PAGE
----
LAist Watches: Dotch Cooking Show
There is something at once unnerving and yet addictive about watching a television show broadcast in Japanese with English subtitles, particularly when there is so much left unsaid by the subtitles in terms of cultural context and background information. But we aren't talking about one of the many soap operas, we're talking about a weekly Japanese cooking game show called the New Dotch Cooking Show, which airs Saturday nights at 8:00 on KSCI (channel 18). The premise seems to involve two hosts who represent a yellow and red side, each featuring a chef who is responsible for creating a unique and tantalizing dish. There are six celebrity guests (the degree of celebrity is completely uncertain to us, since we know nothing of Japanse pop-culture) who must choose a side based on their desire to eat the dish being offered on each side. They will have an initial selection of a side, based on gut instinct, then the chance to switch after a preview tasting of some element of the dish.
But it is the food that is the real star of this strange show; each dish contains a speciality ingredient that is presented in a mini-documentary on the production, use, and gathering of the item. This item is hailed as the best, the finest, the most celebrated, the most rare, the most excruciatingly valuable in all of Japan. In addition to this ingredient, the dishes up for selection are far from your basic fare. The dishes typically are stunningly complex, and involve lengthy modes of preparation, the use of obscure ingredients, and with each progressive step the stakes seem to rise. Most recently we watched a match up between Mizuyokan, which is a Red Bean gelatin cake, and Annin Dofu, a creamy pudding-like dish made from apricot seed oil and served over fruit with a sweet sauce. After the guests make their final choices, the side with the most votes wins (the Annin dofu won, by the way). And what do they win? Well, the dish, actually--the winning host, chef, and celebrities are the only ones allowed to eat. And the poor losing chef? He has to eat his dish all alone, offstage.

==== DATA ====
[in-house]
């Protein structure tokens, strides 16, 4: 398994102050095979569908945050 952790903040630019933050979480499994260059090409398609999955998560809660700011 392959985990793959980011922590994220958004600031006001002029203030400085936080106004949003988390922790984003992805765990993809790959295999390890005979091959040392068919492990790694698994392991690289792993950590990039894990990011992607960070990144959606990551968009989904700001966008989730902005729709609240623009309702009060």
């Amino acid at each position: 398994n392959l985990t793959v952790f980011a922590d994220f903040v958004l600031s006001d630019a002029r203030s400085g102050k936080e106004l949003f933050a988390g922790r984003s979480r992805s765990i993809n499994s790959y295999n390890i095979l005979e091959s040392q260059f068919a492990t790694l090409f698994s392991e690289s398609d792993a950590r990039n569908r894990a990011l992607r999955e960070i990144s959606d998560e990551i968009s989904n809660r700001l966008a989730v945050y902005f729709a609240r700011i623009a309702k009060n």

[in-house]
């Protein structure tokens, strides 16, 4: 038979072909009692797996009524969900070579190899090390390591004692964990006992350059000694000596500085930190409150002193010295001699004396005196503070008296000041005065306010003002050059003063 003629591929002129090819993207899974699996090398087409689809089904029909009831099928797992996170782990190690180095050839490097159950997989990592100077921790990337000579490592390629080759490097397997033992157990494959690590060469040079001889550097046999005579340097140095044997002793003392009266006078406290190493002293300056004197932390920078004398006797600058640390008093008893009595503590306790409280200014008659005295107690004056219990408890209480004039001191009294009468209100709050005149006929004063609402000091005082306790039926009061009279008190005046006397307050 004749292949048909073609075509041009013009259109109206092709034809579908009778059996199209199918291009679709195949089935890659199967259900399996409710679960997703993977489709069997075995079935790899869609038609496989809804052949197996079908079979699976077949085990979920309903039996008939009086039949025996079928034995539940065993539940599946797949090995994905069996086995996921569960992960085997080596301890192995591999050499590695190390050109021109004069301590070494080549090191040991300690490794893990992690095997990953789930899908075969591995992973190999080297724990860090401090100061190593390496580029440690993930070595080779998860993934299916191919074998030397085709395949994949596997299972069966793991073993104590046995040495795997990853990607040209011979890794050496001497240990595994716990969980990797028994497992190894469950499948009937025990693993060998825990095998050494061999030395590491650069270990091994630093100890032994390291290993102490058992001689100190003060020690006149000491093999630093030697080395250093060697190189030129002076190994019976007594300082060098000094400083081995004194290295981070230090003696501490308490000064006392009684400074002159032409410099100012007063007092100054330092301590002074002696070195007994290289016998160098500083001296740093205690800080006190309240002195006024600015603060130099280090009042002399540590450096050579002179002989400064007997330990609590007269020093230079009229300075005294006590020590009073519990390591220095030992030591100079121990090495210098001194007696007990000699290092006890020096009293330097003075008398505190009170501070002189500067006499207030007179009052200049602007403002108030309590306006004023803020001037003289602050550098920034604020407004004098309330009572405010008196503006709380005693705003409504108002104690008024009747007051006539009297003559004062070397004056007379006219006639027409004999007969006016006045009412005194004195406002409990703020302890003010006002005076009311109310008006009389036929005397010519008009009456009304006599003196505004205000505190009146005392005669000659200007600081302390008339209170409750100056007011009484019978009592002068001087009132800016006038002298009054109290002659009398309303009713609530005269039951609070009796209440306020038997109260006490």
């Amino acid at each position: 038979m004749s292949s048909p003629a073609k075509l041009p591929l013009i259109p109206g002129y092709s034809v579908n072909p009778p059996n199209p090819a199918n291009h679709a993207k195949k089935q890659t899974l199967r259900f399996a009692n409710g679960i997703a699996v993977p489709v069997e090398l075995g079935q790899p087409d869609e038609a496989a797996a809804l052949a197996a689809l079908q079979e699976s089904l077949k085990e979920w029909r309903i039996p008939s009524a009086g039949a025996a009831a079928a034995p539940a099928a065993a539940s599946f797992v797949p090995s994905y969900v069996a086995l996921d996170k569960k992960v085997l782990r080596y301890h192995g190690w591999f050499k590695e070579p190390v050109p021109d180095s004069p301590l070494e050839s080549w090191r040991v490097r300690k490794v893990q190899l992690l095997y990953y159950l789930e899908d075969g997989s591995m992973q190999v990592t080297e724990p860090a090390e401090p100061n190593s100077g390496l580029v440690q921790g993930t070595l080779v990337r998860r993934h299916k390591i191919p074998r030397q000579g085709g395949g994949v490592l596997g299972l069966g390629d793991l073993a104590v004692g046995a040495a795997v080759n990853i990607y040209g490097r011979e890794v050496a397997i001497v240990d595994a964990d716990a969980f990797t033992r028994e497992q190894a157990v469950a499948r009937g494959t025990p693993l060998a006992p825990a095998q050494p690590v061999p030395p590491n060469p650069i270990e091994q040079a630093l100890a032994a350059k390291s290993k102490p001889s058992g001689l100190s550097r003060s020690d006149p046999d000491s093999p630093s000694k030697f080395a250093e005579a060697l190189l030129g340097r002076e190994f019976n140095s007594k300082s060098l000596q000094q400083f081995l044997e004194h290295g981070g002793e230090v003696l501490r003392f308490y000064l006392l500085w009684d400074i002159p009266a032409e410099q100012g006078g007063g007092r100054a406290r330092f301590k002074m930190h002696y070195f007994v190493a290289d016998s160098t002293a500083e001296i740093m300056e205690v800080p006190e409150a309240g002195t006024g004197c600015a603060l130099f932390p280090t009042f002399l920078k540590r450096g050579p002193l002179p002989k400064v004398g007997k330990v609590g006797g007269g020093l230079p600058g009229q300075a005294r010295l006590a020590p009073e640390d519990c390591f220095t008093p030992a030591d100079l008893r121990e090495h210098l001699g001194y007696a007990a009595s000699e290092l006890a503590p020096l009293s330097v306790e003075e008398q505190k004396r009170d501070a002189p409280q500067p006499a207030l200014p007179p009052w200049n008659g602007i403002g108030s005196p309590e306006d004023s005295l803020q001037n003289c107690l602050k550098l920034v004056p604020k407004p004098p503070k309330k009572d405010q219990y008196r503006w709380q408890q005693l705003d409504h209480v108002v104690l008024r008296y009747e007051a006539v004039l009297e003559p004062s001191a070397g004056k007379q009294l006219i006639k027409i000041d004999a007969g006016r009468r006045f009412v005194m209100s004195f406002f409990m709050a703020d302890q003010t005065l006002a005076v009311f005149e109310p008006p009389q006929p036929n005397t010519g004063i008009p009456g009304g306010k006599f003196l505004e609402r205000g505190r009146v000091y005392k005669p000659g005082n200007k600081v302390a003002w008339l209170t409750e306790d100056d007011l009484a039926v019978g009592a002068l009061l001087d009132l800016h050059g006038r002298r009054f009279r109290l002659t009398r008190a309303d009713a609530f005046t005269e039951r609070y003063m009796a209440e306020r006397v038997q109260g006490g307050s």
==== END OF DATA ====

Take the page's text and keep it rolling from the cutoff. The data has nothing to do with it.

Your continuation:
We could never in a million years imagine cooking the food we see on the show, and they don't actually offer recipes during the episode (possibly on the website, but the whole darn site is in Japanese and won't work in Google translator). What's most enticing about the show is the hyperbolic language (the food's excellence is often called "unbearable" while the team players are referred to as "delicious supporters")), the untamed enthusiasm of the guests, and the quirky novelty of it all. We're guessing by not knowing Japanese we're missing half the point, but know we're not missing any of the fun.